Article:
By creating policies specific to commuter assignments, companies are now able to provide much leaner remuneration packages than they did seven years ago, when many would have had to apply their long-term or short-term assignment policy in the absence of anything else. Flexible policies that differentiate between temporary, permanent and self-initiated commuter arrangements provide further opportunities for cost savings, with packages for permanent commuters tending to be leaner than those for temporary commuters and packages for self-initiated assignments being leaner still.
The prevalence with which companies cover the costs of day-to-day goods and services has dropped significantly since the last survey. It is still a majority of participants (61%) that cover this cost for temporary commuters, but this figure was 94% in 2012. Only 39% cover these costs for permanent commuters, another significant drop since last time, and only 34% cover them for assignees who requested the commuting arrangement themselves. There has also been a noticeable shift towards only covering goods and services expenditure on workdays in the host country rather than every day, making provision less generous still. The most common way to cover these costs is through a per diem/daily rate.
© Employment Conditions Abroad 2019
While mobility allowances remain a common component of long-term assignment packages they are fairly rare for commuter assignments. As flexible commuter arrangements are often put in place for the assignee’s benefit, companies have capitalised on the reduced need to provide an incentive for them to accept the assignment. Only 26% of companies provide mobility allowances to temporary commuters, about half the number that provided them seven years ago. Fewer still provide them to permanent commuters and where commuter arrangements have been requested by the assignee. Mobility allowances are paid by a higher proportion of companies with headquarters in Asia than elsewhere in the world, however, implying that employees of these companies require greater incentivisation to agree to a commuter assignment. This theory is supported by the finding that fewer Asian-headquartered companies report having assignees specifically requesting commuter assignments themselves.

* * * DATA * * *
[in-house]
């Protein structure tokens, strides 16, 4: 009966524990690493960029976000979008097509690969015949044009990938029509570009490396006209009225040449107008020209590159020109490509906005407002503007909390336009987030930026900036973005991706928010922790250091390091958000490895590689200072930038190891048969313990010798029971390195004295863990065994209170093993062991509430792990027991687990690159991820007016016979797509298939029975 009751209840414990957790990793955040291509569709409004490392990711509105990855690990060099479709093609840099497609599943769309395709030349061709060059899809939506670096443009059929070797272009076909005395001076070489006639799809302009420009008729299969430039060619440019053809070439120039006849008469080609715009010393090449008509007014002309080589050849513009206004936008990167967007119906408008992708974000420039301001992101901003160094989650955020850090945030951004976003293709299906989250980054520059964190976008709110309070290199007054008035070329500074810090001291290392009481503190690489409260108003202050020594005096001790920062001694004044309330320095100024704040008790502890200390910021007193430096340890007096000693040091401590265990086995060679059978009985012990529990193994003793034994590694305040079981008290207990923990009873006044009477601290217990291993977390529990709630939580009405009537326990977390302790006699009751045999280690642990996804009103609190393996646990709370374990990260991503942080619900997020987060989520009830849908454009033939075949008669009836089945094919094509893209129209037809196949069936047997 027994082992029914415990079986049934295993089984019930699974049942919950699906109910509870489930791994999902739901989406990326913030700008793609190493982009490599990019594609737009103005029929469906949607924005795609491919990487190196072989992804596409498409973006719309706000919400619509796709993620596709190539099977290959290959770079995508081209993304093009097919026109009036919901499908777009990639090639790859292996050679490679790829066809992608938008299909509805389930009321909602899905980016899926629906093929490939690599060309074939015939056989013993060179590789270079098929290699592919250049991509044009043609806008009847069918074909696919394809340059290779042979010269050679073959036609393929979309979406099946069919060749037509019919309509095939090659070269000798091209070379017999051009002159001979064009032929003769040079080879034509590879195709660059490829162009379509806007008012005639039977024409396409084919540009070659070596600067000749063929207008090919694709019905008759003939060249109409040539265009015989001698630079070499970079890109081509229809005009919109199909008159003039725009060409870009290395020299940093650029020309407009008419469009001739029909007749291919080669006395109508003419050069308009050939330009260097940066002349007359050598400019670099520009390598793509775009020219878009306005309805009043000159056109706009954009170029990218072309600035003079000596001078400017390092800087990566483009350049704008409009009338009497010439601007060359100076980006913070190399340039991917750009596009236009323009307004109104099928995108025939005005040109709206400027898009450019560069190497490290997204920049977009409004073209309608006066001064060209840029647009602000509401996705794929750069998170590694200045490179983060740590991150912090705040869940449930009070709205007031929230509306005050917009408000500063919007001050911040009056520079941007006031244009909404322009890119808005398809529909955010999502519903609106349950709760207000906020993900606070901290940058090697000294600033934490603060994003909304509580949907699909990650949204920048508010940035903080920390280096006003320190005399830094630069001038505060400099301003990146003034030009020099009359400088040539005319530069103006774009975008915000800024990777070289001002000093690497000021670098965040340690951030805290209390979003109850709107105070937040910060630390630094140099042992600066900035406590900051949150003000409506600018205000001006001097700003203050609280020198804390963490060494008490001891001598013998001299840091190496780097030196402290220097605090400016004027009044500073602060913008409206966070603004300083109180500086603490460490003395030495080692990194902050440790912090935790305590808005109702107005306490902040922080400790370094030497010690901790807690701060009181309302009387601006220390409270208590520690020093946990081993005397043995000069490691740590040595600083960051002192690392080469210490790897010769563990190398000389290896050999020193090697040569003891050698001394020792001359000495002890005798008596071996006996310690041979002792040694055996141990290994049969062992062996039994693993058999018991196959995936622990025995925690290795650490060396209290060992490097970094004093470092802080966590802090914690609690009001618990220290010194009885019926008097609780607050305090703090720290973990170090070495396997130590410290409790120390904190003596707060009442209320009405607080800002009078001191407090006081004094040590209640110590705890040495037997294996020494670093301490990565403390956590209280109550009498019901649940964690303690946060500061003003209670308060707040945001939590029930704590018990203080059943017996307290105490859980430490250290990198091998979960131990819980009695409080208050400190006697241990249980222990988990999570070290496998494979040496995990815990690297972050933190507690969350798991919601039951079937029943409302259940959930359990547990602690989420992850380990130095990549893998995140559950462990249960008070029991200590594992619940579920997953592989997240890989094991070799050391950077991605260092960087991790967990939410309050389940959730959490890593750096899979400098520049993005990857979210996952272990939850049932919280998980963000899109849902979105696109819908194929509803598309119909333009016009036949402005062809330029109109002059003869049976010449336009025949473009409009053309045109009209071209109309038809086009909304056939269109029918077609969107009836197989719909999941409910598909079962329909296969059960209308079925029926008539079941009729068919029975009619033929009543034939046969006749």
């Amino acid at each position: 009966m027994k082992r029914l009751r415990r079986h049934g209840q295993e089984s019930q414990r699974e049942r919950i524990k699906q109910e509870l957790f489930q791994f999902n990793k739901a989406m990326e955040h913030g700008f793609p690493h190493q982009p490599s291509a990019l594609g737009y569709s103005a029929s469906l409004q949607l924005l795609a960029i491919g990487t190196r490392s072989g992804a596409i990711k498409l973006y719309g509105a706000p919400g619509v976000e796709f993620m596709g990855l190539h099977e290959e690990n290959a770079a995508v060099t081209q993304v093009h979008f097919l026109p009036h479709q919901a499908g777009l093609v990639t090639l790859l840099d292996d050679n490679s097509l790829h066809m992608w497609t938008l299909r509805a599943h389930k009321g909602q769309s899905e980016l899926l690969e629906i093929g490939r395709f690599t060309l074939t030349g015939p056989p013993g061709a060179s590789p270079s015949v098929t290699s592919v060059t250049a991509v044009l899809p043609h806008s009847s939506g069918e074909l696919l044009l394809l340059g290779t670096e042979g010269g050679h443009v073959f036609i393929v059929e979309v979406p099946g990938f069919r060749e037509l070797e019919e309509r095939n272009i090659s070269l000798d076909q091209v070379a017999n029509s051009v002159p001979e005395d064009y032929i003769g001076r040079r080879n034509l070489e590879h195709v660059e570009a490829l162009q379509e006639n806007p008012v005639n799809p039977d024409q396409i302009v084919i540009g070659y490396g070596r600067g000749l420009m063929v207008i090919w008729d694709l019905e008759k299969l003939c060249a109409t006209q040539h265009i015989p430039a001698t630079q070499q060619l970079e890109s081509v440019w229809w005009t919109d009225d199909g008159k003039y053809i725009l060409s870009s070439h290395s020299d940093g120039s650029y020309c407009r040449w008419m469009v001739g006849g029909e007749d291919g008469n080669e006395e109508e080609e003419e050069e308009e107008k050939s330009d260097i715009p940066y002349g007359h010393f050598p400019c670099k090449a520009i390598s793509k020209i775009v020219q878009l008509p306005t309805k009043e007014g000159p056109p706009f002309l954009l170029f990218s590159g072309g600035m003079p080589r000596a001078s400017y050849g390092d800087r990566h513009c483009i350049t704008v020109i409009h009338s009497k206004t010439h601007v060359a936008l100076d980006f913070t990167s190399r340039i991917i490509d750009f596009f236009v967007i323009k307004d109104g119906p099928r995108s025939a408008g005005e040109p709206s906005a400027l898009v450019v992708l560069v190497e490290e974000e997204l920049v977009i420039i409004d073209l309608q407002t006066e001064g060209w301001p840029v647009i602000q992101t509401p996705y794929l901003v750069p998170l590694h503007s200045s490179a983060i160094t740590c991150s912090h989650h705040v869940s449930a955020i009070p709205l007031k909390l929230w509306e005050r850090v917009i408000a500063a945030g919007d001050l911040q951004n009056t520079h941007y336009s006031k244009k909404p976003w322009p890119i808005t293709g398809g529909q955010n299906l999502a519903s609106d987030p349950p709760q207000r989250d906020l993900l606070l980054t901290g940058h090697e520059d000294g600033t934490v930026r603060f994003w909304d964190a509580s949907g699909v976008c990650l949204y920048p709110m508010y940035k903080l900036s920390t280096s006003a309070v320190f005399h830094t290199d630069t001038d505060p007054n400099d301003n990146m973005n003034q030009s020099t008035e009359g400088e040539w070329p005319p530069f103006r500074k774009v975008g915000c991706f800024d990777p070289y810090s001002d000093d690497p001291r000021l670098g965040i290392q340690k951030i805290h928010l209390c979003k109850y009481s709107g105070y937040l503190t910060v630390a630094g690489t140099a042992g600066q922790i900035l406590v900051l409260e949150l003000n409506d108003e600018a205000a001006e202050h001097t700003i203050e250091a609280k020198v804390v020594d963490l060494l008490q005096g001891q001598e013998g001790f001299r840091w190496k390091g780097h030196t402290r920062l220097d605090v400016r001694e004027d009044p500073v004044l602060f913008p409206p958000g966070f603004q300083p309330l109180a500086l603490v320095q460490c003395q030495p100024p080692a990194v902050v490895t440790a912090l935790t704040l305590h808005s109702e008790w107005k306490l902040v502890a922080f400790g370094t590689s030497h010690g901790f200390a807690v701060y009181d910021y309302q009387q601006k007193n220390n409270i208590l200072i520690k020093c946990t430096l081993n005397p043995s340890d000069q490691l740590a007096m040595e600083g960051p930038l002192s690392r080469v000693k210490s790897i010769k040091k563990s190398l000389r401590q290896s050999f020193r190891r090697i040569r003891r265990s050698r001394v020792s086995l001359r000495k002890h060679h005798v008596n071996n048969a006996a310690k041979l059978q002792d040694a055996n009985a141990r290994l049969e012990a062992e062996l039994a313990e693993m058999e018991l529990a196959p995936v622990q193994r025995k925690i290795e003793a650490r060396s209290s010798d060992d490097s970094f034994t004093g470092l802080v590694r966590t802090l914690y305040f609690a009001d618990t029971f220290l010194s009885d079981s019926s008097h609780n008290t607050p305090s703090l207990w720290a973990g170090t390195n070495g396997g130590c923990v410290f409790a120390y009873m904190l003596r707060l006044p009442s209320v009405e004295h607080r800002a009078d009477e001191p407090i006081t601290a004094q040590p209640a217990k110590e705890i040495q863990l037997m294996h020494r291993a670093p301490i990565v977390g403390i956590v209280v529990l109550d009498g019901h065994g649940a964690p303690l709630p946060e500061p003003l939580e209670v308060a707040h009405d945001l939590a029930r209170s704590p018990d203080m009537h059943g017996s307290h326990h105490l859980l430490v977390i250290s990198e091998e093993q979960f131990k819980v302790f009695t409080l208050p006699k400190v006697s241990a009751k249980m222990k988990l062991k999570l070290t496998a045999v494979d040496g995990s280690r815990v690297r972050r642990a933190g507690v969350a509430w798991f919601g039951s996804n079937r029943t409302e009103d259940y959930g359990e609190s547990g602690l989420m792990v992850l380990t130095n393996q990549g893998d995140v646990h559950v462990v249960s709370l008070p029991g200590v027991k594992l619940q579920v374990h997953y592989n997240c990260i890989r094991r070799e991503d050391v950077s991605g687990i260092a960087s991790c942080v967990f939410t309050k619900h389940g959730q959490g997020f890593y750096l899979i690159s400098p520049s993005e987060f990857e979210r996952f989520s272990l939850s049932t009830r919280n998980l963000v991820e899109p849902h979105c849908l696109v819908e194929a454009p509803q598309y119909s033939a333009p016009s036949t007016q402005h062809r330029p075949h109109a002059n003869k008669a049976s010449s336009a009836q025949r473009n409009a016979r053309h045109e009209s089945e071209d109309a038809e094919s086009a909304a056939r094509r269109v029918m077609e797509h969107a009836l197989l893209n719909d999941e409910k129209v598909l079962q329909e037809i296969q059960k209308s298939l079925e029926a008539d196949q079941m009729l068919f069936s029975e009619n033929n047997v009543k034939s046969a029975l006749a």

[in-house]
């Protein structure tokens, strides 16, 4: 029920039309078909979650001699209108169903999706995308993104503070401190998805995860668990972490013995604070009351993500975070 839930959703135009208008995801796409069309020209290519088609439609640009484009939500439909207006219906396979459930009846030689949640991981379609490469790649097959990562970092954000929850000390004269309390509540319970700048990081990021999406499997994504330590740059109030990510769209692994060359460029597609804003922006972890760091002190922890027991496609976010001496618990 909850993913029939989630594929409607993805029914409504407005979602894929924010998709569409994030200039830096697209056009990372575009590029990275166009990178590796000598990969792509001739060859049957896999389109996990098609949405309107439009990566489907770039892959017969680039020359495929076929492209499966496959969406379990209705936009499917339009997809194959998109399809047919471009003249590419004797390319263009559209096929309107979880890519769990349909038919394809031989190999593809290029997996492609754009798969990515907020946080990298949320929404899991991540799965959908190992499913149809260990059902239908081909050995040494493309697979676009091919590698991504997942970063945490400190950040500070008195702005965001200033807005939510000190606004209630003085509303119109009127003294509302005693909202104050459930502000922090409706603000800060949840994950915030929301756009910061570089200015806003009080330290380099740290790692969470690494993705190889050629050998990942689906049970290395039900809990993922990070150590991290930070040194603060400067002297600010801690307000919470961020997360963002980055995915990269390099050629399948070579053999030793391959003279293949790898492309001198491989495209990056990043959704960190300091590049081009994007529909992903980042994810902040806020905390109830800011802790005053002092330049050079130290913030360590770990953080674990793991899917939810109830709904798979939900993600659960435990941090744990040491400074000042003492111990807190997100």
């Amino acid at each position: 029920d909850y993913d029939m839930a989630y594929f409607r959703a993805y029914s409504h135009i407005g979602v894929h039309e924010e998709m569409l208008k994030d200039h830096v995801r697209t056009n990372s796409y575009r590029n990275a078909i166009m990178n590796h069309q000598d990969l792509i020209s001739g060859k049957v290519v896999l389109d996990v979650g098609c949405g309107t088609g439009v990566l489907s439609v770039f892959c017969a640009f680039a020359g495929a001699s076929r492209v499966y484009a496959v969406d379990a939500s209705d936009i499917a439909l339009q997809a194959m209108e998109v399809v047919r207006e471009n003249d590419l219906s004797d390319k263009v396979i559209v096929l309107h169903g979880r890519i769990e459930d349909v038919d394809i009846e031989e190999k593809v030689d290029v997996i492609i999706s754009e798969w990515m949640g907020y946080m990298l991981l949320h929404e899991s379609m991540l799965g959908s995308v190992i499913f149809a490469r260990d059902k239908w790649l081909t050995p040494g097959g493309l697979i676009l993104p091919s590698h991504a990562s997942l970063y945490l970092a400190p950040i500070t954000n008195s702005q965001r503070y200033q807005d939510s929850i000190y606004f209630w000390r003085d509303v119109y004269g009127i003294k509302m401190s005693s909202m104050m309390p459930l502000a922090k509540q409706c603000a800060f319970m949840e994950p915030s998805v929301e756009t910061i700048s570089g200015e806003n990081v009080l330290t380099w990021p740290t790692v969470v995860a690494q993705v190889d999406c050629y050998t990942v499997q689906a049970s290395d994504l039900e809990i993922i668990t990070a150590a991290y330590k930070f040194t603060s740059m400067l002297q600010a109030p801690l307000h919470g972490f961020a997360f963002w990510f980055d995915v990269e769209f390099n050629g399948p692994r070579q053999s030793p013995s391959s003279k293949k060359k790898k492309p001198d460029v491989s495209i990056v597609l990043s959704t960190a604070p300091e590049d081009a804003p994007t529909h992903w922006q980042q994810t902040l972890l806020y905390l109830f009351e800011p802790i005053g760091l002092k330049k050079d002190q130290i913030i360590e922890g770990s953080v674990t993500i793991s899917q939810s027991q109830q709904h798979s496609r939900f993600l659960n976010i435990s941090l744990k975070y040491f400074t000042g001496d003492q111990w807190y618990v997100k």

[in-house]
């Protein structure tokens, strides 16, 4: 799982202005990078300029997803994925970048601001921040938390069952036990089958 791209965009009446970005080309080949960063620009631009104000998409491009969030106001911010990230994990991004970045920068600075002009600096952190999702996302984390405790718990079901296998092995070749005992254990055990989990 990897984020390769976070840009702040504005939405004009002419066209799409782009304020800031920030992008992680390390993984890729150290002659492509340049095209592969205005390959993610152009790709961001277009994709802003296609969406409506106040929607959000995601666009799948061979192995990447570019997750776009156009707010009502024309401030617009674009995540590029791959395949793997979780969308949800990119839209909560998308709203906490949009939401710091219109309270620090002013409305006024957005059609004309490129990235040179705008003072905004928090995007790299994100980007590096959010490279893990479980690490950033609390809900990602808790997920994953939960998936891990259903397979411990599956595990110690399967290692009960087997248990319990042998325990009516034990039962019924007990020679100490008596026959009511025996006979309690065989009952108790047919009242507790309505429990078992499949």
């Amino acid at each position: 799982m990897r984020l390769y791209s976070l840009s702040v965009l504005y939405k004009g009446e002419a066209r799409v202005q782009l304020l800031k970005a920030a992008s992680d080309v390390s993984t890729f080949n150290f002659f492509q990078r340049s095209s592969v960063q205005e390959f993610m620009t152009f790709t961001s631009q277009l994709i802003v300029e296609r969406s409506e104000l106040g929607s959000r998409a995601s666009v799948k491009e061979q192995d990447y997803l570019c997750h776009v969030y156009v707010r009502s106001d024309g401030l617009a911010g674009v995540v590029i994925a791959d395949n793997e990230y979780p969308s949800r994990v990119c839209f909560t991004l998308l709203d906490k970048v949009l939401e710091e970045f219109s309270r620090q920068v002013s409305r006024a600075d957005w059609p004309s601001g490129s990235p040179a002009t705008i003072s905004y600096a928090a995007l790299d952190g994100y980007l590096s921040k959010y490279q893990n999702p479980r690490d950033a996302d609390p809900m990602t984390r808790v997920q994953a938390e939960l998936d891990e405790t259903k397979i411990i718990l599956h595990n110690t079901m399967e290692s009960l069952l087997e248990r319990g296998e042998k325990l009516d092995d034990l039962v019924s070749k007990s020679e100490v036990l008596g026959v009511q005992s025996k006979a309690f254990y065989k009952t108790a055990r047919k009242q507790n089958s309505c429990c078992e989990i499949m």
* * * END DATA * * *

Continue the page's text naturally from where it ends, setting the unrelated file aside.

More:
Provision of a location allowance in recognition of the challenges linked with adapting to life in another country is more common, covered by 45% of companies to temporary commuters (again the numbers are lower for permanent and assignee-initiated arrangements). While these figures are similar to those reported seven years ago, provision of these allowances is still much less common than for long-term assignments.
The use of commuter assignments is set to continue rising as they provide a flexible way to mobilise talent quickly, while minimising the impact on employees’ personal lives and families. However, these advantages are offset somewhat by an increased administrative burden, compliance risks and the potential for high costs in the host location. Global mobility teams have succeeded in gaining more oversight of their companies’ commuter populations, improving compliance through better tracking and judicious use of professional tax and immigration services. The prevalence of more structured, specific policies for these types of assignment show that they are here to stay, and companies have taken the opportunity to reduce costs by making average commuter packages leaner than they were a few years ago.
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To benchmark and review your international commuter policy based on best practice in the industry, you can purchase a copy of the survey results from the Surveys area of our website.
The most common way that companies cover day-to-day living expenses for commuter assignees is through a per diem or daily rate. ECA’s Daily Rates Calculator helps you to calculate daily living allowances for assignees and business travellers, customised to include your choice of hotel, food and drink and public transport options.
Our experienced consultancy team can help you to design global mobility policies, whether you are creating them for the first time or reviewing existing documents. Contact us to find out more.